The above picture is from MASS MoCA. It is in North Adams, MA. Amazing large space with large scale art. The above picture of John is in front of a Sol LeWitt painting. We saw the same exhibit years ago at the Tate and I have a blurry shot of myself in front of the same piece.
We spent 5 nights in Boston here. Our first Airbnb attempt brought us to this oh-so-darling studio in the Back Bay area. If you are going to Boston I can recommend both Pia and her chic studio.
The South End.
The North End. John is always good at the subway wherever we are. I am good at following John.
Sooooo many old cemeteries. Always so fascinating on so many levels. This is at Copley Square on the Freedom Trail.
I am finally embracing Instagram. If you want you can follow me. I post there as raekaiser.
I love this book on so many levels I don’t know where to start.
First I adore the author, font maker, and mixologist Stuart Sandler. In addition to his cool cocktails his book really showcases all of his Font Diner fonts.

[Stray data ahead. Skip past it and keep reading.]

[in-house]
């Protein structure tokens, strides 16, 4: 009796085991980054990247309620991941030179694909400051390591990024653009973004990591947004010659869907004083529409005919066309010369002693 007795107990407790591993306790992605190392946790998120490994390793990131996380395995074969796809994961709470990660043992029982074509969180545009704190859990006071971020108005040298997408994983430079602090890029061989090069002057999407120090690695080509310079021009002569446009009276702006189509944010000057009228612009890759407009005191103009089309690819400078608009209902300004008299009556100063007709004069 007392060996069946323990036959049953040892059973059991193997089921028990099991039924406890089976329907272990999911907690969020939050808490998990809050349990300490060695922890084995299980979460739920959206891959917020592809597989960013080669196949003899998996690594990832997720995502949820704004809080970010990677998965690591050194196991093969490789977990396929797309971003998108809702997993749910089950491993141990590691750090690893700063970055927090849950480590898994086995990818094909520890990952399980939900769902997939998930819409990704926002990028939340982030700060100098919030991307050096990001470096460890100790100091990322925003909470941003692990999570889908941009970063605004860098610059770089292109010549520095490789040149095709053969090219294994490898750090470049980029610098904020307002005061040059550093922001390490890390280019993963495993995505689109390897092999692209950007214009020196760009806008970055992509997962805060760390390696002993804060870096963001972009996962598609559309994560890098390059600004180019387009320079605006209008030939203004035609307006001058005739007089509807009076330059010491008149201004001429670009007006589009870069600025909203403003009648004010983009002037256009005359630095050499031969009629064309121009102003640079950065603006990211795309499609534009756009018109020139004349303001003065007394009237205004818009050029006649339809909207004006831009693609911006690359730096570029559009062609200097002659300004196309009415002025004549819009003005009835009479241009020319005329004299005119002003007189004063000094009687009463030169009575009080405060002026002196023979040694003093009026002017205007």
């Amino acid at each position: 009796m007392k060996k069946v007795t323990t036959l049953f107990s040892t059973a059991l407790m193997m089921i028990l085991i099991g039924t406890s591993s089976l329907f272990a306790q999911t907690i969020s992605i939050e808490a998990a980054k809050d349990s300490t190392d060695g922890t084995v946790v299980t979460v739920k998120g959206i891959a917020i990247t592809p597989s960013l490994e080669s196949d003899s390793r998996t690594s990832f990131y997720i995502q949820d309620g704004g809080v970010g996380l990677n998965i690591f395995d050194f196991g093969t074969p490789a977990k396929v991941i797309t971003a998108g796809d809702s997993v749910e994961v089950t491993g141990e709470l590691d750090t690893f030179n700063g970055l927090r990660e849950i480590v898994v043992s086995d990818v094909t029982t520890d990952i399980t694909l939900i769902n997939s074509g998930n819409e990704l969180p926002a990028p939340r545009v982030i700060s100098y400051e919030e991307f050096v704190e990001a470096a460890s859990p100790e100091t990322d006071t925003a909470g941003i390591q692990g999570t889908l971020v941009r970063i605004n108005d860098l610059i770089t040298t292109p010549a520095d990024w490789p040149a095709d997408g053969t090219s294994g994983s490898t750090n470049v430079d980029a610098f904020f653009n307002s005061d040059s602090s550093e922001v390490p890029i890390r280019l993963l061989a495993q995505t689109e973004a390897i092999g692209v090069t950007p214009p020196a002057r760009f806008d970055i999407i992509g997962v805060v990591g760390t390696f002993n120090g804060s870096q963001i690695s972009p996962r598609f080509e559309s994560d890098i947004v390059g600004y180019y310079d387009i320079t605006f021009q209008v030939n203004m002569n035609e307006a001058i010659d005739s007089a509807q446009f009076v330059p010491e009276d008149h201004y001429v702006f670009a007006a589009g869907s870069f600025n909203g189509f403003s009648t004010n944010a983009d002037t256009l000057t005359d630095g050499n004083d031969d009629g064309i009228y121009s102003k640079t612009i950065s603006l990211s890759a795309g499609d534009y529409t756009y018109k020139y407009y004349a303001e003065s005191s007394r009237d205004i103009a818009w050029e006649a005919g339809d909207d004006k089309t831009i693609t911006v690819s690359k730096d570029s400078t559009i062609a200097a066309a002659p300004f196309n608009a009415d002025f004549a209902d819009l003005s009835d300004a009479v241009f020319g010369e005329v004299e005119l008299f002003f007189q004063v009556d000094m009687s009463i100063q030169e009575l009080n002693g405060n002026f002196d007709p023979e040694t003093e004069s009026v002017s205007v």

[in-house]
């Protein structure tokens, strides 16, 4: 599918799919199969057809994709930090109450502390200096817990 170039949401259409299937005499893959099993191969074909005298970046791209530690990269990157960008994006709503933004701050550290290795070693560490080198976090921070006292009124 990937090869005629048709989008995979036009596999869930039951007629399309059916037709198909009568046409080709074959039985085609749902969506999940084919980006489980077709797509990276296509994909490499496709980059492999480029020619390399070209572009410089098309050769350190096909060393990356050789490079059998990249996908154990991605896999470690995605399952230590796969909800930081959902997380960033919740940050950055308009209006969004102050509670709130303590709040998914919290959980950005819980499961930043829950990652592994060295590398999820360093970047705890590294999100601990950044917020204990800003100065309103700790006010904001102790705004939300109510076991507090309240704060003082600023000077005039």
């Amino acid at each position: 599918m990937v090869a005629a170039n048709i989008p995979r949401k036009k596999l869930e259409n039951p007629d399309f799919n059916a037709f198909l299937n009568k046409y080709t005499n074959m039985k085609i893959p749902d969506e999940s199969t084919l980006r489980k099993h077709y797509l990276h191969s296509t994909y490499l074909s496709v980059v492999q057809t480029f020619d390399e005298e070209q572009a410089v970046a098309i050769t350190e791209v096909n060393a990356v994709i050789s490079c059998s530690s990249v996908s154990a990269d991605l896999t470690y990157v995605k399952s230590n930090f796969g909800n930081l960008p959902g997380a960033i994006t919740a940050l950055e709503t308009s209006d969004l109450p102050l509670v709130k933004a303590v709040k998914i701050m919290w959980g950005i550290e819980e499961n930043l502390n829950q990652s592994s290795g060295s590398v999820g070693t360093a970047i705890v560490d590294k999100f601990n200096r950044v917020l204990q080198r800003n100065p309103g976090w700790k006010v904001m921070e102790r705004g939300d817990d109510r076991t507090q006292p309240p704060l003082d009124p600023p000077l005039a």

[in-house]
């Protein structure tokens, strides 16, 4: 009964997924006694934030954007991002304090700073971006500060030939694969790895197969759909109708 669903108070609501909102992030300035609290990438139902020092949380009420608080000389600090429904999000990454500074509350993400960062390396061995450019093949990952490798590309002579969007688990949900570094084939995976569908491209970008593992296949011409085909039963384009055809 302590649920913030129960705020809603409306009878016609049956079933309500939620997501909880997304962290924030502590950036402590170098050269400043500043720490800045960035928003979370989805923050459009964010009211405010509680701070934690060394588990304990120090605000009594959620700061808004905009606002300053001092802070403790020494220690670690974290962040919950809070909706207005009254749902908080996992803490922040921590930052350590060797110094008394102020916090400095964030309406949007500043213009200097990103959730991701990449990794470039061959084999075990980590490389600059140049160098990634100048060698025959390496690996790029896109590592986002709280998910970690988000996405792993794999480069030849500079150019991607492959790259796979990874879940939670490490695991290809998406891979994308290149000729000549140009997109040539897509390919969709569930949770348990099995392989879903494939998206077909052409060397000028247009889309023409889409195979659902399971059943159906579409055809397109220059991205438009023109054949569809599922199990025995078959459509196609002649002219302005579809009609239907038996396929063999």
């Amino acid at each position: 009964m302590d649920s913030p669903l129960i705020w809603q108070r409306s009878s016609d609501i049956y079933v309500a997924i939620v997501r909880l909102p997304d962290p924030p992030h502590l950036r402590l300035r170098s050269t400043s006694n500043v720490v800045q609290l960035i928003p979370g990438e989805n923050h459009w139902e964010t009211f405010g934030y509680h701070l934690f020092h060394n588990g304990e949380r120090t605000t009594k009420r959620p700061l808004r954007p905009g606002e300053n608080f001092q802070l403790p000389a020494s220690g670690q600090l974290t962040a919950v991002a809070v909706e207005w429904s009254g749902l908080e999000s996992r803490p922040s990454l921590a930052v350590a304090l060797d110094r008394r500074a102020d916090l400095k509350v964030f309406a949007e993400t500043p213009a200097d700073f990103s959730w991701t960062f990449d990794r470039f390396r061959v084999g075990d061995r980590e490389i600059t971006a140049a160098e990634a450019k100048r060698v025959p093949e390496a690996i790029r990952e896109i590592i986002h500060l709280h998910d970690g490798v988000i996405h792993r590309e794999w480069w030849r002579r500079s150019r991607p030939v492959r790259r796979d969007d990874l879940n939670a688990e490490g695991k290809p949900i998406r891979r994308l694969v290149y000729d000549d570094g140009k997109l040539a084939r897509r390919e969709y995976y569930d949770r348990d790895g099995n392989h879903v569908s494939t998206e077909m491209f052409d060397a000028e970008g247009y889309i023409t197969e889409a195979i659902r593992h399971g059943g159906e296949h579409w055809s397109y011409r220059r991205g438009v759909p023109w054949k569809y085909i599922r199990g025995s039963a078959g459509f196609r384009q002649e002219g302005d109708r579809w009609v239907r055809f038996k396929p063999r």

I love retro things. Especially mid-century. Derek Yaniger’s retro illustrations are amazing. I wish I knew him personally.
And my plan is to be the coolest grandma ever with this book. As a kid I loved tea parties. Well the grands are boys so my hope will be to have Kiddie Cocktail Parties. Jackson you can have one as soon as you can say, “Kiddie Cocktail, please Grandma” and Alex we need to wait until you quit throwing your sippy cup across the room. I bet Papa will be our bartender. I bet we could find some spray cheese for the crackers.
Enjoy this book for the cocktails, the fonts or the illustrations. You can’t miss. If you get it at Mister Retro you can get a numbered first addition.